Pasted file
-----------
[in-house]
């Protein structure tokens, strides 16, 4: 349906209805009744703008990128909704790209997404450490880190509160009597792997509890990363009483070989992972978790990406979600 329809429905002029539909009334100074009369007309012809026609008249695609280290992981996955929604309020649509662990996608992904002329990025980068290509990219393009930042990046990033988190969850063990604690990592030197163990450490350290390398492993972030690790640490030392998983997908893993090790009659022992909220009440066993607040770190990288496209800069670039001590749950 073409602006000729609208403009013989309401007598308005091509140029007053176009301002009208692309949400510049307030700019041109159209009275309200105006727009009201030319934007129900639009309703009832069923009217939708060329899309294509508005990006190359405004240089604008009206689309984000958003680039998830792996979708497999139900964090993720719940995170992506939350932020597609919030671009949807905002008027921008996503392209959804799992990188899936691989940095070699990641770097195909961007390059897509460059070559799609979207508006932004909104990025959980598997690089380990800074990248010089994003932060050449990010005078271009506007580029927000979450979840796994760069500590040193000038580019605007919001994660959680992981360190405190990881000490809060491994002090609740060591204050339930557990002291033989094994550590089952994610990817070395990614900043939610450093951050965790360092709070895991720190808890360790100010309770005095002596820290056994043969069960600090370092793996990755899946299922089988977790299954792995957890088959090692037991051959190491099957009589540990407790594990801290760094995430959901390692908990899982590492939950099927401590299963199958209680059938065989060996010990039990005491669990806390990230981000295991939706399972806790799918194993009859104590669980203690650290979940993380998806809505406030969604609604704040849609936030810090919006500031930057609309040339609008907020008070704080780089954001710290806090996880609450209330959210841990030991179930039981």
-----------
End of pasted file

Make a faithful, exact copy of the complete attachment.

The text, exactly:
[in-house]
């Protein structure tokens, strides 16, 4: 349906209805009744703008990128909704790209997404450490880190509160009597792997509890990363009483070989992972978790990406979600 329809429905002029539909009334100074009369007309012809026609008249695609280290992981996955929604309020649509662990996608992904002329990025980068290509990219393009930042990046990033988190969850063990604690990592030197163990450490350290390398492993972030690790640490030392998983997908893993090790009659022992909220009440066993607040770190990288496209800069670039001590749950 073409602006000729609208403009013989309401007598308005091509140029007053176009301002009208692309949400510049307030700019041109159209009275309200105006727009009201030319934007129900639009309703009832069923009217939708060329899309294509508005990006190359405004240089604008009206689309984000958003680039998830792996979708497999139900964090993720719940995170992506939350932020597609919030671009949807905002008027921008996503392209959804799992990188899936691989940095070699990641770097195909961007390059897509460059070559799609979207508006932004909104990025959980598997690089380990800074990248010089994003932060050449990010005078271009506007580029927000979450979840796994760069500590040193000038580019605007919001994660959680992981360190405190990881000490809060491994002090609740060591204050339930557990002291033989094994550590089952994610990817070395990614900043939610450093951050965790360092709070895991720190808890360790100010309770005095002596820290056994043969069960600090370092793996990755899946299922089988977790299954792995957890088959090692037991051959190491099957009589540990407790594990801290760094995430959901390692908990899982590492939950099927401590299963199958209680059938065989060996010990039990005491669990806390990230981000295991939706399972806790799918194993009859104590669980203690650290979940993380998806809505406030969604609604704040849609936030810090919006500031930057609309040339609008907020008070704080780089954001710290806090996880609450209330959210841990030991179930039981």